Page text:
Molluscum Contagiosum Treatment & Management

Updated: Sep 20, 2020
  • Author: Ashish C Bhatia, MD, FAAD, FACMS; Chief Editor: Dirk M Elston, MD  more...
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Approach Considerations

In healthy patients, molluscum contagiosum is generally self-limited and heals spontaneously after several months. Individual lesions are seldom present for more than 2 months. Although treatment is not required, it may help to reduce autoinoculation or transmission to close contacts and improve clinical appearance.

Intervention may also be indicated if lesions persist. Therapeutic modalities include topical application of various medications, radiation therapy, and/or surgery. Each technique may result in scarring or postinflammatory pigmentary changes. Frequently, multiple treatment sessions are necessary because of the recurrence of treated lesions and/or the appearance of new lesions.

Therapeutic options for molluscum contagiosum can be divided into broad categories, including the following:

  • Benign neglect

  • Direct lesional trauma

  • Antiviral therapy

  • Immune response stimulation

European guidelines exist for the treatment of genital molluscum. [25]

Choice of therapy

The most appropriate therapeutic approach largely depends on the clinical situation. In healthy children, a major goal is to limit discomfort, and benign neglect or minor, direct lesional trauma is appropriate. In adults who are more motivated to have their lesions treated, cryotherapy or curettage of individual lesions is effective and well tolerated.

In immunocompromised individuals, molluscum contagiosum may be very extensive and difficult to treat. The goal may be to treat the most troublesome lesions only. In severe cases, these patients may warrant more aggressive therapy with lasers, antiviral therapy, or a combination of these. [26] Of course, effective antiretroviral therapy in patients with AIDS makes therapy of molluscum contagiosum much more effective.

The US Food and Drug Administration (FDA) has approved none of the topical or intralesional agents for treatment of molluscum contagiosum.

In a study of the treatment of molluscum contagiosum in children, Hanna et al determined that curettage was the most efficacious therapy. The investigators conducted a prospective, randomized trial that compared the efficacy and adverse effects of four previously recognized treatments for molluscum contagiosum in 124 children. [27] One group was treated with curettage, a second with cantharidin, a third with a combination of salicylic acid and lactic acid, and a fourth with imiquimod.

Curettage was found to be the most efficacious treatment and had the lowest rate of adverse effects. However, it must be performed with adequate anesthesia and is a time-consuming procedure. Cantharidin is generally well tolerated, but this study had moderate complications owing to blisters and was slightly less effective. The topical keratolytic used was too irritating for children. Topical imiquimod has been found to be ineffective in several studies, and combination therapy may be required. [28, 29, 30, 31, 32, 33]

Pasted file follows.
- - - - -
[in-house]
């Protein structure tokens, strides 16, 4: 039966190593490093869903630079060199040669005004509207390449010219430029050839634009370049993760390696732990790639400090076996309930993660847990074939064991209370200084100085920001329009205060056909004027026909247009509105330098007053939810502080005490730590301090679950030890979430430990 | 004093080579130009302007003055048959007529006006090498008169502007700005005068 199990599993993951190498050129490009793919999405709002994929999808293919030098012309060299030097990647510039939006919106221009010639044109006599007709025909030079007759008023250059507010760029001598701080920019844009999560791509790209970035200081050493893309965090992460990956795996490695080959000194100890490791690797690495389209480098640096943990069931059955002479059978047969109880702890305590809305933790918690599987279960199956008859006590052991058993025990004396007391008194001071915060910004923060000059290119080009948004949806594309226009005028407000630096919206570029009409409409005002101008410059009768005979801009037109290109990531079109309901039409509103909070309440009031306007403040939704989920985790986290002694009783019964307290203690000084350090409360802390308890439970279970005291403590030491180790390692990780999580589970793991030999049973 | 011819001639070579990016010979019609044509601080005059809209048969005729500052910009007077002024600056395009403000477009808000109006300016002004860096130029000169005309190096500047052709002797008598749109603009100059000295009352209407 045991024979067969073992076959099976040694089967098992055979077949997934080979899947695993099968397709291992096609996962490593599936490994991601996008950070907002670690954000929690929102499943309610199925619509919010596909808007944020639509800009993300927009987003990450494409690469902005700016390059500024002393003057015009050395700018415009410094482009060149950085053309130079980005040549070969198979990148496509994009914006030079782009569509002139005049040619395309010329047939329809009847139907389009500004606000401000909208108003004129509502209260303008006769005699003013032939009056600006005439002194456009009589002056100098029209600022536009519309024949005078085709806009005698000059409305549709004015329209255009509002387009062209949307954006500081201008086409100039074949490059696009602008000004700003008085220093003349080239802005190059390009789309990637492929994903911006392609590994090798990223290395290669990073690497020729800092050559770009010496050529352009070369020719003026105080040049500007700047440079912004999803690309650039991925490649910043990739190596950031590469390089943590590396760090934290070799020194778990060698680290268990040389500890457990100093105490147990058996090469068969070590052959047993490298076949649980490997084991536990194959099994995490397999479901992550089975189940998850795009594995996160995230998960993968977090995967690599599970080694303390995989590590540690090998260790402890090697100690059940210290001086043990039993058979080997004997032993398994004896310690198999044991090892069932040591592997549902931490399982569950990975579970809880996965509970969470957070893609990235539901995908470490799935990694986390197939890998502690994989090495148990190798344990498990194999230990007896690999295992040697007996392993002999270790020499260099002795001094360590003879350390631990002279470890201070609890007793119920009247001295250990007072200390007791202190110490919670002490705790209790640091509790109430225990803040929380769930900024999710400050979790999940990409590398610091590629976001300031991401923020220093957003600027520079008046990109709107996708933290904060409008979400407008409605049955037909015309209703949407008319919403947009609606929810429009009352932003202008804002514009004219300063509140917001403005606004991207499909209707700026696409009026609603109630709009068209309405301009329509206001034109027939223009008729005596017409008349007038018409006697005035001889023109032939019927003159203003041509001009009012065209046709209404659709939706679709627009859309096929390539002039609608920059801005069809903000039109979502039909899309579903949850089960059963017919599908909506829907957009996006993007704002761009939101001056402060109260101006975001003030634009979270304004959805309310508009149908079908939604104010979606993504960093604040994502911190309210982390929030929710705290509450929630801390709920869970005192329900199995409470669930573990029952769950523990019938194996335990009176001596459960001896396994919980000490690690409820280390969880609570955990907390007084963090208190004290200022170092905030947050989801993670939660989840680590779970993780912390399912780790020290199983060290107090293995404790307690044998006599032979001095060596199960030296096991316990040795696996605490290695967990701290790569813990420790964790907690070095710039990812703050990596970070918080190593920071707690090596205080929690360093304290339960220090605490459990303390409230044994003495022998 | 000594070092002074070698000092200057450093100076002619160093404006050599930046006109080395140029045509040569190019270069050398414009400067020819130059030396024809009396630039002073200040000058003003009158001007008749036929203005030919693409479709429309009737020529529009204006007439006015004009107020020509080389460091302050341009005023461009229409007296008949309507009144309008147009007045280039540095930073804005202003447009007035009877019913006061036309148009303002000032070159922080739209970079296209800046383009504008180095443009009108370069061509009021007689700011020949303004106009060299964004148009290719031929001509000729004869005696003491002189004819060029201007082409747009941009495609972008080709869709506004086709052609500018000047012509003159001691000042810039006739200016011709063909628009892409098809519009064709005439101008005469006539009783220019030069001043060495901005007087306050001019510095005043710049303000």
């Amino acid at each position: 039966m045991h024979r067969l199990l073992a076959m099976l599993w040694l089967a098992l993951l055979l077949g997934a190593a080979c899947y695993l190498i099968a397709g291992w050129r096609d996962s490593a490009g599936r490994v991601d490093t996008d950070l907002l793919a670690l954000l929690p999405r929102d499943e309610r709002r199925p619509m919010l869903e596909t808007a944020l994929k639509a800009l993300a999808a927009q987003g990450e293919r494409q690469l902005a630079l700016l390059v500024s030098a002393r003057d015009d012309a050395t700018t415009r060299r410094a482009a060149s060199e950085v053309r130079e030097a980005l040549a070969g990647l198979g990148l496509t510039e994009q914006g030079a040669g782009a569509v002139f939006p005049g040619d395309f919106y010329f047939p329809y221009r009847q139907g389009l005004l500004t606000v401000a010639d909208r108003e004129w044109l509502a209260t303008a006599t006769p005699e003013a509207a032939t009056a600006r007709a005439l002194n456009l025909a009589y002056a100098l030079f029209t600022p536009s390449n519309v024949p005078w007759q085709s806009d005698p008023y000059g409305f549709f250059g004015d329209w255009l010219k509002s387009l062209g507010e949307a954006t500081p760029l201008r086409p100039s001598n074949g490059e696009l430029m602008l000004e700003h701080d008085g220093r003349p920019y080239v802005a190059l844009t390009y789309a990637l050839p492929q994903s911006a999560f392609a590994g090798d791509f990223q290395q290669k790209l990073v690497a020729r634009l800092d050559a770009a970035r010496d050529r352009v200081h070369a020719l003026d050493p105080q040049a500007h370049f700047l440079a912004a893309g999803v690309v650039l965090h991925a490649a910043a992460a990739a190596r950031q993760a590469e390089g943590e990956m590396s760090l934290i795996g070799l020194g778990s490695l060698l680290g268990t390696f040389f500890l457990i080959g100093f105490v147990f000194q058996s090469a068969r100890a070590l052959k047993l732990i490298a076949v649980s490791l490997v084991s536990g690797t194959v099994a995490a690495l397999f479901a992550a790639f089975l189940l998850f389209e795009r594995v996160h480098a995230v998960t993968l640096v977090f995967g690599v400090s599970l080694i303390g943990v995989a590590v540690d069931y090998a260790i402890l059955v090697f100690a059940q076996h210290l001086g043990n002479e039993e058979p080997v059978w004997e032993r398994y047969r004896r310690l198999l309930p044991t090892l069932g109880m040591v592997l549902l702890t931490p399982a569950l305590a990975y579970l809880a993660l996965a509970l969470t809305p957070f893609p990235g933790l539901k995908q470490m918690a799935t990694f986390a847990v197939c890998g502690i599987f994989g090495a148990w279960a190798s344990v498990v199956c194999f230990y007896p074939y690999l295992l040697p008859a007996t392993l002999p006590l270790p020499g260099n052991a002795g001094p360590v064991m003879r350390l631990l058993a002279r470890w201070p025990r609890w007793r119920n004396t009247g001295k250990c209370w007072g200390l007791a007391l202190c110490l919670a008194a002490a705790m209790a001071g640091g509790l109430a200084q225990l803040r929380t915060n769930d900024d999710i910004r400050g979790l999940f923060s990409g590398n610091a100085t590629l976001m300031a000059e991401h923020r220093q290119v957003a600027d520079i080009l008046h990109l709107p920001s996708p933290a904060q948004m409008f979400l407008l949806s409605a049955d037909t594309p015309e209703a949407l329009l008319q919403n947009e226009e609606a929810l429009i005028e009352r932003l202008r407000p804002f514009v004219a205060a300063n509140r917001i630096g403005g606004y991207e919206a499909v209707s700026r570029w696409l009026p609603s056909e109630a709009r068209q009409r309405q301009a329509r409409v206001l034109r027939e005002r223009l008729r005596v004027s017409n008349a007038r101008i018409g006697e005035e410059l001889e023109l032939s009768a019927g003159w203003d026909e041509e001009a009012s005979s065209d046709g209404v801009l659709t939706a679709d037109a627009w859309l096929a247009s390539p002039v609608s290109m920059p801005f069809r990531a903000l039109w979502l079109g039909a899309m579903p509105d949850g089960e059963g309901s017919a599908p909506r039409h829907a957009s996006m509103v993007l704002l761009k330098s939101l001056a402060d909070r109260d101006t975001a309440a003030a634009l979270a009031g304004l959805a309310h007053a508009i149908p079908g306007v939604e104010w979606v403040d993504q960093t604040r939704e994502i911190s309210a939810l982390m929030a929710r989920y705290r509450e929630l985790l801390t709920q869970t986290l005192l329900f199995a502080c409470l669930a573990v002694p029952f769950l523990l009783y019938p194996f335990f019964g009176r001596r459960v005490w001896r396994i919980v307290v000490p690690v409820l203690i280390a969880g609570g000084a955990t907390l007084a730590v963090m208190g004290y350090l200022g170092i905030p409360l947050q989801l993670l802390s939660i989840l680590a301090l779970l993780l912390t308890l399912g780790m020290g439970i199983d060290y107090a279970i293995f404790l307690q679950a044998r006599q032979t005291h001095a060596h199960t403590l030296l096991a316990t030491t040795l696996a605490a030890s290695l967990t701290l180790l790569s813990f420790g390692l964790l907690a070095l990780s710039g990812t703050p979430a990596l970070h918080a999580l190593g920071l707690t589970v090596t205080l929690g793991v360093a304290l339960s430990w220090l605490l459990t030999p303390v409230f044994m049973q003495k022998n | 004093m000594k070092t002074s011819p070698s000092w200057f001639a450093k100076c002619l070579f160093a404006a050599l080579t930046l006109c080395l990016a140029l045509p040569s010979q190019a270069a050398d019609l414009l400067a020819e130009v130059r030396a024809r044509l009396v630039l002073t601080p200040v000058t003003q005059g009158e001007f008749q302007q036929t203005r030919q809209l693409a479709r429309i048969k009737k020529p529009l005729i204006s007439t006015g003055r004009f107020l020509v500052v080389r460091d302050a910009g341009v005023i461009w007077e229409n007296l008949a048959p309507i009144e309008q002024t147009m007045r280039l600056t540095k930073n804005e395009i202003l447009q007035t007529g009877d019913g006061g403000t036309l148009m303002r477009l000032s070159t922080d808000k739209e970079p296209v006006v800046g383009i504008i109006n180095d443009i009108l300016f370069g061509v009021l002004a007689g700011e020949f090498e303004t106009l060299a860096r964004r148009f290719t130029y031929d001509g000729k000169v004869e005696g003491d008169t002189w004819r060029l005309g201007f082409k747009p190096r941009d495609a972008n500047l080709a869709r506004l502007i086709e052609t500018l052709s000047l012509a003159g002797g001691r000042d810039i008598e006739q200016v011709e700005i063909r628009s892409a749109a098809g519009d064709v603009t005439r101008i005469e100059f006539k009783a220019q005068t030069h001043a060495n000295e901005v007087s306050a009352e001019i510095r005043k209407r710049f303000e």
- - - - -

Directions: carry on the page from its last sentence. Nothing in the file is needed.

Repeat examination is recommended 2-4 weeks after treatment. Retreatment often is necessary. Consider combination therapy in patients whose lesions respond poorly.


Instruct the patient to avoid activities or sports involving physical contact between infected areas of skin and exposed skin of other participants.

Deterrence and prevention

Most cases in adolescents and adults are secondary to sexual contact. Abstinence and careful selection of sexual partners are important. Whether condoms are effective in preventing spread is unclear. Good personal hygiene is important in limiting transmission. Autoinoculation may result from trauma, such as shaving or the manipulation of lesions by the patient.


Pharmacologic Therapy

Clinical success has been reported with the use of the following topical agents, which may act as irritants, stimulating an immunologic response:

  • Cantharidin

  • Tretinoin

  • Bichloracetic acid

  • Trichloroacetic acid

  • Salicylic acid

  • Lactic acid

  • Glycolic acid

  • Silver nitrate

  • Potassium hydroxide

  • Dilute povidone iodine

Cantharidin topical

Cantharidin topical (Ycanth) was approved by the FDA in July 2023 as a drug-device product administered by a healthcare professional for treatment of patients aged 2 years and older with molluscum contagiosum. Use of cantharidin for molluscum contagiosum began in the 1950s, but it was removed from the U.S. market in 1962 after the FDA law regarding efficacy and safety when into effect.  

Positive results from 2 identical Phase 3 randomized, double-blind, multicenter clinical trials (CAMP-1 and CAMP-2) were the basis for approval. In CAMP-1, 46% of participants treated with VP-102 achieved complete clearance of molluscum lesions compared with 18% of participants in the vehicle group (p < 0.001). Similarly, CAMP-2 showed 54% of participants treated with VP-102 achieved complete clearance of molluscum lesions compared with 13% of participants in the vehicle group (p < 0.001). [34]   

Other therapies